Valve asks developers to stop gifting game keys as a tactic to win Greenlight votes

Greenlight

Valve, the company behind the likes of Half-LifePortal, Team Fortress 2 and Steam, has asked developers to cut out the growing trend of handing out free Steam Greenlight game keys in an attempt to encourage votes. Increasing numbers of developers have started using this tactic and it has gotten to the point where Valve have decided to speak out on the issue which they claim interferes with their process for picking the most popular Greenlight games.

“When you give away copies of your game in exchange for votes, you put us in a really uncomfortable position”, Alden Kroll of Valve said in a statement to developers. “We do not think these votes accurately reflect customer interest and it makes our job harder in deciding which games customers would actually buy and play on Steam.”

The tactic makes sense though, and it’s understandable why some developers would do this. By giving away free copies they are losing money in exchange for more attention because their game will (hopefully) become listed on Steam if it gets enough votes and will, as a result, sell more copies. And the rise of Early Access, Steam, and Valve allowing more games on Steam than ever before – as well as the rise of constant sales – has led many smaller developers finding it increasingly hard to get their name noticed. In fact, we’ve spoken to a number of developers who are becoming increasingly concerned about the tactics being adopted by Valve and the resulting pressure on developers simply trying to earn a living.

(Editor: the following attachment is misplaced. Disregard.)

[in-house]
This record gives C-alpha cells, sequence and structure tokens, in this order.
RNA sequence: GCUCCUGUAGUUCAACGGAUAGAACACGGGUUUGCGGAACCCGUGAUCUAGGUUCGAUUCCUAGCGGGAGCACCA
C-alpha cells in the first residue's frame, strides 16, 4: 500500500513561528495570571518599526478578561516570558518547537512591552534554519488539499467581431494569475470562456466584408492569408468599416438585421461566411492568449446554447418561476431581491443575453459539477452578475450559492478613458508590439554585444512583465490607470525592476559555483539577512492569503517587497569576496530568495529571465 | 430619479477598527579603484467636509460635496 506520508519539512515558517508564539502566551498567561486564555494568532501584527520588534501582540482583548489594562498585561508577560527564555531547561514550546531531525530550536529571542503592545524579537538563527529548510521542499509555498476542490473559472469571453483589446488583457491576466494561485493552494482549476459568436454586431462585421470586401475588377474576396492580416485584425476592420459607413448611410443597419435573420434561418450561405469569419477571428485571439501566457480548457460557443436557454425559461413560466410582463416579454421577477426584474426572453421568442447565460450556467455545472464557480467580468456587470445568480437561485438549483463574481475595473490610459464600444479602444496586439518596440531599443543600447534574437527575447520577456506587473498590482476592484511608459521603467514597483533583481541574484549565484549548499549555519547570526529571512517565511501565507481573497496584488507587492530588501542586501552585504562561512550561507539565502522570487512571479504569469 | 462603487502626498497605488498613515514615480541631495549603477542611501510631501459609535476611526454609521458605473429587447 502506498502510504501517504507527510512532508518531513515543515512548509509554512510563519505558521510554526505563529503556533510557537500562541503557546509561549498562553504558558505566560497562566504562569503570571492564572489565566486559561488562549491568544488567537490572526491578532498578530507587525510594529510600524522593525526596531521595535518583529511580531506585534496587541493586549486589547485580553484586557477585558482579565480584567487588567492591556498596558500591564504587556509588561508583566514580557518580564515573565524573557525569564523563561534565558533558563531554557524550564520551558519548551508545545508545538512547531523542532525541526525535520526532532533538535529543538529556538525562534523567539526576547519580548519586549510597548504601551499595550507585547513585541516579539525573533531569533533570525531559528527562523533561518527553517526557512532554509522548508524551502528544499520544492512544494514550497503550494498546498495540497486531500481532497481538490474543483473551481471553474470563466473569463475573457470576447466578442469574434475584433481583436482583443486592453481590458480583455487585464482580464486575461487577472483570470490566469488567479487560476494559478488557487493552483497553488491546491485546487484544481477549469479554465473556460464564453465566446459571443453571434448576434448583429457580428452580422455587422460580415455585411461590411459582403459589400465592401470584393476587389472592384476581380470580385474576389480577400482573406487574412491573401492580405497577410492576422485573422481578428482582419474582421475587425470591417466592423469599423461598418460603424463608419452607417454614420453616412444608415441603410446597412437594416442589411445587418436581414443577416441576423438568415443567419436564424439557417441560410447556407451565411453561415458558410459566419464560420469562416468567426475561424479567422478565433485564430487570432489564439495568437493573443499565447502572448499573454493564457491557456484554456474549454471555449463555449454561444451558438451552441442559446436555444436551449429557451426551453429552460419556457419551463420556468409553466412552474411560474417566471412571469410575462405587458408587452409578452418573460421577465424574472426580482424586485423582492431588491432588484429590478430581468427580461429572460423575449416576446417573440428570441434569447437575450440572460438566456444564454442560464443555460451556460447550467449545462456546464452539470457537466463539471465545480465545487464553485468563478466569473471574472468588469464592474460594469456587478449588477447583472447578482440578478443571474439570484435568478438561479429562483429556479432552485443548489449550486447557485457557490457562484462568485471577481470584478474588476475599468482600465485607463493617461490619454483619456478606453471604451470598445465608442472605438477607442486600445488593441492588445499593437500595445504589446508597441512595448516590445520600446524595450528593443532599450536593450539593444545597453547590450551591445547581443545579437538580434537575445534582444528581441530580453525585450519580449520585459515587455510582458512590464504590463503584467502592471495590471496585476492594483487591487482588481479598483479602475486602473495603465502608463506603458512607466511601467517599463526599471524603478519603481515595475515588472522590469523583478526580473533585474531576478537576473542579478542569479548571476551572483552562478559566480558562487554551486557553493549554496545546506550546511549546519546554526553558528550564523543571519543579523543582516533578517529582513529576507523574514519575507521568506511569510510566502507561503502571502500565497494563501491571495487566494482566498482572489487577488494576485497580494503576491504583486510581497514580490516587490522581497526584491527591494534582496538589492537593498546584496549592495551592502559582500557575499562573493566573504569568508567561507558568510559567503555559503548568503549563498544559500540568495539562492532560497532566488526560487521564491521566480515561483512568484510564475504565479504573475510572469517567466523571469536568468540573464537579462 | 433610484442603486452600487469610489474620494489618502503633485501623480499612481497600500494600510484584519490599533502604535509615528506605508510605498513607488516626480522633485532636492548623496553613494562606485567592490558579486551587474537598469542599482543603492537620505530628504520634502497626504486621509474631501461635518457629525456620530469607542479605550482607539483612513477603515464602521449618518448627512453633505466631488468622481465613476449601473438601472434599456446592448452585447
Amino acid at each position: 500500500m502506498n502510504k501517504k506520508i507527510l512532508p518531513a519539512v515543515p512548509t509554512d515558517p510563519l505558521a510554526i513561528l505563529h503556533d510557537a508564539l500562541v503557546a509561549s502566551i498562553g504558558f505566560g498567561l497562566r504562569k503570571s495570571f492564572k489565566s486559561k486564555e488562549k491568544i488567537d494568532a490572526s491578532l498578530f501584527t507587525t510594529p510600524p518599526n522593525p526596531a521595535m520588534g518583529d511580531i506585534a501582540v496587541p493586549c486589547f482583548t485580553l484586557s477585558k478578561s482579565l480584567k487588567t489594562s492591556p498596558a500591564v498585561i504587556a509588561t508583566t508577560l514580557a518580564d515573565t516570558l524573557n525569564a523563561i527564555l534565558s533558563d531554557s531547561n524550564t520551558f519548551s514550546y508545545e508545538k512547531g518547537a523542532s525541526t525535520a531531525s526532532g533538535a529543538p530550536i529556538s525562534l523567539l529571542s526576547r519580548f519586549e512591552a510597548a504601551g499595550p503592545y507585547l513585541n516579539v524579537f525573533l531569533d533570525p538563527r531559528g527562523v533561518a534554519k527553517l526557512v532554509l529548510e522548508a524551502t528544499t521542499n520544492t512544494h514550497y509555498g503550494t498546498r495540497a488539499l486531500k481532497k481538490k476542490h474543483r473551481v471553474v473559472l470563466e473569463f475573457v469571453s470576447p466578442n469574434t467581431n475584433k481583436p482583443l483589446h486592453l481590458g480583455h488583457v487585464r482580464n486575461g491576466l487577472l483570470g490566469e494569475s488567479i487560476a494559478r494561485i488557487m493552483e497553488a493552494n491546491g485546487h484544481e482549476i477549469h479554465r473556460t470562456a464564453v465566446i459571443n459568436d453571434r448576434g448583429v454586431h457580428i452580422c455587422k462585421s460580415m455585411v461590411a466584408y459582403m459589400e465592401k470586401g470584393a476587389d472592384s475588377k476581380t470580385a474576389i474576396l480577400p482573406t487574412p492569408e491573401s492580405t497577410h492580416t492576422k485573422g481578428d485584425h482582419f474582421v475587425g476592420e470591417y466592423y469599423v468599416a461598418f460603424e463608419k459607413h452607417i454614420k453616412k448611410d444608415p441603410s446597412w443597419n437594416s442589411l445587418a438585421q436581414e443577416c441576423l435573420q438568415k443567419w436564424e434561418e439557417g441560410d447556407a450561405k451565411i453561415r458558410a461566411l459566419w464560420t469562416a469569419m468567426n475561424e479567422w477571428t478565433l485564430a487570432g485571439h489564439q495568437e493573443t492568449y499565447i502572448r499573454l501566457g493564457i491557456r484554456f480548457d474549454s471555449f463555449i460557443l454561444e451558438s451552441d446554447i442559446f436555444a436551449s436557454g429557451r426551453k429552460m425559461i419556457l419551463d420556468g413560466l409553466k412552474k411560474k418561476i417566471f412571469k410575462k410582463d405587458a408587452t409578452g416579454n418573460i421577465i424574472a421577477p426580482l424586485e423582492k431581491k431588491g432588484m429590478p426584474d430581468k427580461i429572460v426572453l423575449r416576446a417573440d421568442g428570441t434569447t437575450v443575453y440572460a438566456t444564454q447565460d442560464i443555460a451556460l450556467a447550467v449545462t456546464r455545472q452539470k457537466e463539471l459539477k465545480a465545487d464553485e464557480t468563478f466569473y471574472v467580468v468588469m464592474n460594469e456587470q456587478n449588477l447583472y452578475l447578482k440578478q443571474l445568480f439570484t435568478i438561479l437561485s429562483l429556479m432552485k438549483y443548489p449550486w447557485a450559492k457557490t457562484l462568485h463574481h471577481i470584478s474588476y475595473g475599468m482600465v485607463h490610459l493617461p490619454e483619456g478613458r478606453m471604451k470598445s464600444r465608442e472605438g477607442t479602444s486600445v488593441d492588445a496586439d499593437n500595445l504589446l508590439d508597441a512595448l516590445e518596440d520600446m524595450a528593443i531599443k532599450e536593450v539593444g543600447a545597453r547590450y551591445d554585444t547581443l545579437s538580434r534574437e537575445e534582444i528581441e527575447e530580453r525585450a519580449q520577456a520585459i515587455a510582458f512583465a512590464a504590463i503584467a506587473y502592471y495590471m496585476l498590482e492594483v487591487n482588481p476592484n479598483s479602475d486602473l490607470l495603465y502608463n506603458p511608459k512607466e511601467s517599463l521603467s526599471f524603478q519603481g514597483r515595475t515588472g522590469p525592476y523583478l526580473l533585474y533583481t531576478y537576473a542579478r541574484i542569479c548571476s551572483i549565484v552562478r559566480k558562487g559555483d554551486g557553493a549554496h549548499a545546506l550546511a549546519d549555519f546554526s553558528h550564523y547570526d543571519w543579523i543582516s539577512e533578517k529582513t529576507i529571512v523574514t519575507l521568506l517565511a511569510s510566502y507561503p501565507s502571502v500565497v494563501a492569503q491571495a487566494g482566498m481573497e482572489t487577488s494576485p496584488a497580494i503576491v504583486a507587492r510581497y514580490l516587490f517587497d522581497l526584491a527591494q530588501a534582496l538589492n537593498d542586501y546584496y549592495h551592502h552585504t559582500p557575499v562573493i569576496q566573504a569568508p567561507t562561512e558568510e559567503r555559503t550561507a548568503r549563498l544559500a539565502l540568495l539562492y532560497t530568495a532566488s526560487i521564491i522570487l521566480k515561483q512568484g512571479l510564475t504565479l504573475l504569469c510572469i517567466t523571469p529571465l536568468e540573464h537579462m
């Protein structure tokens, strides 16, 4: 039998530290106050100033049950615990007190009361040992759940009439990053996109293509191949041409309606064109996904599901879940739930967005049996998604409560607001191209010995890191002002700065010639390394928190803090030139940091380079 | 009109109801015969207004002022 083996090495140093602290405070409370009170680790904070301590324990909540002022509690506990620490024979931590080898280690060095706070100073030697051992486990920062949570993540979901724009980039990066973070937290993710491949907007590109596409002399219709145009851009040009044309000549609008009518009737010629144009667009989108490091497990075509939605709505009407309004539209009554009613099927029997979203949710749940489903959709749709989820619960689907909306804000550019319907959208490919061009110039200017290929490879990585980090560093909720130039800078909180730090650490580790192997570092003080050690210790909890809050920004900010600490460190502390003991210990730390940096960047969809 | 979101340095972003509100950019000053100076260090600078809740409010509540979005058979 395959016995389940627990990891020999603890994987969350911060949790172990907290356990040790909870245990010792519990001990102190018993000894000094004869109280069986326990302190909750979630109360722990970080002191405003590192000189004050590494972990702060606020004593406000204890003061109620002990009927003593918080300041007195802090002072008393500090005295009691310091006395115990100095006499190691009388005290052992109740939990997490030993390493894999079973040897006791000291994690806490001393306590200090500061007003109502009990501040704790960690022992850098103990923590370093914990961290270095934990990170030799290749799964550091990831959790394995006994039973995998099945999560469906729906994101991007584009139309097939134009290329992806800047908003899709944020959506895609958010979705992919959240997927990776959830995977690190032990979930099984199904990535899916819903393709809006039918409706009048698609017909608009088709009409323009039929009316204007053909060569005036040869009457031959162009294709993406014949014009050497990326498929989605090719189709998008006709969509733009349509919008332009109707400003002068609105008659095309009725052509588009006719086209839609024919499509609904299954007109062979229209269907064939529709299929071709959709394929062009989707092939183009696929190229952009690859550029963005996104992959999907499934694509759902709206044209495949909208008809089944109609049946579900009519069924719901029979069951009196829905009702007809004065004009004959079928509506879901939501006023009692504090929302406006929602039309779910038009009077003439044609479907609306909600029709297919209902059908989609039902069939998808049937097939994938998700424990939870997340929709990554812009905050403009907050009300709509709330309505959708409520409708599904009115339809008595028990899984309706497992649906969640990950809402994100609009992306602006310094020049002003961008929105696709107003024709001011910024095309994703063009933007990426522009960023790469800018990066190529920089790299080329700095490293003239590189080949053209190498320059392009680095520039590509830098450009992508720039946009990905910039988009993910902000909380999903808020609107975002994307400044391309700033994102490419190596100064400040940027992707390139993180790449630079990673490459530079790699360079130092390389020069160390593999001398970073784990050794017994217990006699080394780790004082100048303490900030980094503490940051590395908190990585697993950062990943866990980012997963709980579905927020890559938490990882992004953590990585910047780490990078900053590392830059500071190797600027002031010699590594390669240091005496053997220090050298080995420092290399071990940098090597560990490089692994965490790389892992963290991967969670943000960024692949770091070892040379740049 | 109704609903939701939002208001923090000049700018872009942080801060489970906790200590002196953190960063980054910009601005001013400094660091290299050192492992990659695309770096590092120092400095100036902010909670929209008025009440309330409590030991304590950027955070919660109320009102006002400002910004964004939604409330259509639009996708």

To combat this growing trend of developers giving away free copies of their games, Valve has come out and said that those who decide to adopt this tactic will actually find that it will now take longer to get Greenlight approved.

“This is something we continue to take into account when evaluating titles. The result is that it may take significantly longer for your title to get Greenlit, as it is much more work for us to try and understand customer interest in a title that has collected some unknown number of votes in this manner.”

Oliver Zimmerman

Oliver Zimmerman

Writer
South-African raised, Dublin-resident. Oli loves games in all their shapes and forms. He particularly loves RPGs. He's also a keen wordsmith, and can often be found not just playing games, but also discussing their rights and wrongs.
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